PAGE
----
Saturday

Jun. 23, 2001

Scrambled Eggs and Whiskey

by Hayden Carruth

Saturday, 23 June 2001
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Poem: "Scrambled Eggs and Whiskey," by Hayden Carruth.

Scrambled Eggs and Whiskey

Scrambled eggs and whiskey
in the false-dawn light. Chicago,
a sweet town, bleak, God knows,
but sweet. Sometimes. And
weren't we fine tonight?
When Hank set up that limping
treble roll behind me
my horn just growled and I
thought my heart would burst.
And Brad M. pressing with the
soft stick, and Joe-Anne
singing low. Here we are now
in the White Tower, leaning
on one another, too tired
to go home. But don't say a word,
don't tell a soul, they wouldn't
understand, they couldn't, never
in a million years, how fine,
how magnificent we were
in that old club tonight.

It's the birthday of the novelist and short story writer David Leavitt, born in Pittsburgh in 1961. During his senior year at Yale, in 1983, his short story Territory, was published in the New Yorker—the first story the magazine published with openly homosexual characters. His first book of short stories was Family Dancing and his first novel was The Lost Language of Cranes. It was based on a case history of a boy raised in isolation near a construction site, who based his language on the sounds of construction cranes.

It's the birthday of novelist and short story writer Michael Shaara, born in Jersey City, New Jersey, in 1929. He was a merchant seaman, an army paratrooper in World War II, a police officer in Florida, and a professional boxer, all before becoming a writing teacher at Florida State University. He is best known for his second novel, The Killer Angels, published in 1974, about the battle of Gettysburg. It won him the Pulitzer Prize for fiction and has sold more than two and a half million copies. His last book, For the Love of the Game, was finished just before he died of a heart attack at the age of 58.

It's the birthday of playwright Jean Anouilh, born in Bordeaux, in southwestern France in 1910. He was a successful playwright at a young age, had his first success at the age of 22, and became a recluse, with an unlisted phone number that he changed frequently. On opening nights of his plays, he would hide in the prompter's box, and then slip away as the performance went on. His plays include Antigone, Ring Around The Moon, The Lark, and Becket in 1959. Jean Anouilh once said, "It's scandalous that I earn my livelihood by amusing myself as I do."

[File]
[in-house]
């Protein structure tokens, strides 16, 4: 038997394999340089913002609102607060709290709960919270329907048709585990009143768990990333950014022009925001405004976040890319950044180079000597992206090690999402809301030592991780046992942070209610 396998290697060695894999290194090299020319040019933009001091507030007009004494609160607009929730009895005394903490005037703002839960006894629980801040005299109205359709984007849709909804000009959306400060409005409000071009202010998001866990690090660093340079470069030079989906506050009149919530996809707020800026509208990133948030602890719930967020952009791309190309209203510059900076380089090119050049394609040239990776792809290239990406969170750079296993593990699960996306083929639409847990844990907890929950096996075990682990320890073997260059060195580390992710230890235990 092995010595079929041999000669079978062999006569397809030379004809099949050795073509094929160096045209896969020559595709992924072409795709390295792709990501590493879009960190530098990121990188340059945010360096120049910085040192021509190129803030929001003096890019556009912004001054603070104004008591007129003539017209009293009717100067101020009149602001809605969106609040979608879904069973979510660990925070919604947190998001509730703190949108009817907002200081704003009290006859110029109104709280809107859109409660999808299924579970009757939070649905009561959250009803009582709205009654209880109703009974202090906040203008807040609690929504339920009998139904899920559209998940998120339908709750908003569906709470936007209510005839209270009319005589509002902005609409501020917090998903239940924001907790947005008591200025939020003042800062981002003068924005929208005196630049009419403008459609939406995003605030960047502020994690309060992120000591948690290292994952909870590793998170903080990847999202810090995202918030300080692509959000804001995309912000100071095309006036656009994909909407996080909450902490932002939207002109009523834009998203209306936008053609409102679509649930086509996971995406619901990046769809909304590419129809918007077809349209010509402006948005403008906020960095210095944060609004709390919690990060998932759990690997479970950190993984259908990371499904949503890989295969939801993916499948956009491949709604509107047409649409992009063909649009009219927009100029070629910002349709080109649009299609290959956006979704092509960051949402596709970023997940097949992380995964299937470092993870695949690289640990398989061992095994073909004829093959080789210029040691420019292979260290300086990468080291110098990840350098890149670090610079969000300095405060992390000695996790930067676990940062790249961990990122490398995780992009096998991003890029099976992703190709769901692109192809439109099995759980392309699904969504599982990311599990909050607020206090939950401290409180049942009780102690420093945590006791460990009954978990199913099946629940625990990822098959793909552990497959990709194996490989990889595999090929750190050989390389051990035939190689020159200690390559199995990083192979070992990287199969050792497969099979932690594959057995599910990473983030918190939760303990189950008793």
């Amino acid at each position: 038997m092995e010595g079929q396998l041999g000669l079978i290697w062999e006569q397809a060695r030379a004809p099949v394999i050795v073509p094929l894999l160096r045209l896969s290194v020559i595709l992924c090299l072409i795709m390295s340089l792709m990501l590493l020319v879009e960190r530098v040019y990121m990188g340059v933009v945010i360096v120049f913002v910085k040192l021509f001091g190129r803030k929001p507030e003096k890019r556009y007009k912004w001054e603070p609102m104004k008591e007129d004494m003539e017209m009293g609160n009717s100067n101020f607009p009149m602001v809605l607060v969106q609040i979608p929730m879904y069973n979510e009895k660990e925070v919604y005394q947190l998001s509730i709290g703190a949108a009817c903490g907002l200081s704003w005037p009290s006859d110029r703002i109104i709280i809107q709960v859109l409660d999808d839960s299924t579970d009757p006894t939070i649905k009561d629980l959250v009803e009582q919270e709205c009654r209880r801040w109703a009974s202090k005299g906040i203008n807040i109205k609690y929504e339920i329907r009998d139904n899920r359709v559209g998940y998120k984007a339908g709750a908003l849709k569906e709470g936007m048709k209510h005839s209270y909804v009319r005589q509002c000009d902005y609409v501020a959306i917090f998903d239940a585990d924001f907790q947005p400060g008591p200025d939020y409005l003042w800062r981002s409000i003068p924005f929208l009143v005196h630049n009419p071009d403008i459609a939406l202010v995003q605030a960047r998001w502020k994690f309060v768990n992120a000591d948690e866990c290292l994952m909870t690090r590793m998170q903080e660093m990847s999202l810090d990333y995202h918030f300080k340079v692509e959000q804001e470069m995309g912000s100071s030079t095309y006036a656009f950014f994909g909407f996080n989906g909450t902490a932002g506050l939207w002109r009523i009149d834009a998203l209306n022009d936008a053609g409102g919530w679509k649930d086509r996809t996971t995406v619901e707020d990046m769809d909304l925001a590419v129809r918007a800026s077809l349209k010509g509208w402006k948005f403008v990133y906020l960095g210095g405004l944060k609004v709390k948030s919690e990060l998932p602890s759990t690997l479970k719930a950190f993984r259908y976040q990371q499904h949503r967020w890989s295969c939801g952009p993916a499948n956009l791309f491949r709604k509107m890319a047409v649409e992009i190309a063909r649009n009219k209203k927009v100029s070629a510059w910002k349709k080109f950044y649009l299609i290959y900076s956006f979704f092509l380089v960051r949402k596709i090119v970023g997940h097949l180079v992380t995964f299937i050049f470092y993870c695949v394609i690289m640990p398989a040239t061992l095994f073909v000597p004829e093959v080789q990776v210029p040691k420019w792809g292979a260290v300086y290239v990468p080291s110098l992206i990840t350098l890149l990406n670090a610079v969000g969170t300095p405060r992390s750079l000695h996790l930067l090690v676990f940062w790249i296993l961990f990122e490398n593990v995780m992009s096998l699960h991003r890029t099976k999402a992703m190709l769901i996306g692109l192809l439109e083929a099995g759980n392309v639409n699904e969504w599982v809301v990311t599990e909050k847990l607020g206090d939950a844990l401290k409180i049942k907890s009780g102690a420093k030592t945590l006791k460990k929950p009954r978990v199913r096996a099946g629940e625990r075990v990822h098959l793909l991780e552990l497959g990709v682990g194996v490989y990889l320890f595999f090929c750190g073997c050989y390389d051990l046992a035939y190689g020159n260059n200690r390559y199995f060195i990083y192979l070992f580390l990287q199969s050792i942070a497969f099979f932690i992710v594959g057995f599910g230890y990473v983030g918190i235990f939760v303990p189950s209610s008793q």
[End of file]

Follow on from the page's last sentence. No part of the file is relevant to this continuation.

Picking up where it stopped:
It's the birthday of Russian poet Anna Akhmatova, born near Odessa in 1888. She published her first poems, about love, when she was 19, and critics called them brilliant. But as she got older, she became embittered; her only son was sent to a concentration camp for more than 15 years. For nearly 30 years, her work was not allowed to be published in Russia. Because her work was not published, her friends memorized the words to keep the poems alive. Poem Without a Hero, in 1960, traced her life from before World War I to after World War II. She wrote some of her best poetry after she turned 65, about her love for St. Petersburg, many of which are included in her book, Midnight Verses, which came out in 1963.

Today is also the anniversary of two inventions:

On this day in 1868, Christopher Latham Sholes received a patent for his typewriter.

On this day in 1848, Adolphe Sax was granted a patent for the saxophone, a single reed musical instrument hybrid of a clarinet, oboe, and brass instruments.

Be well, do good work, and keep in touch.®

 









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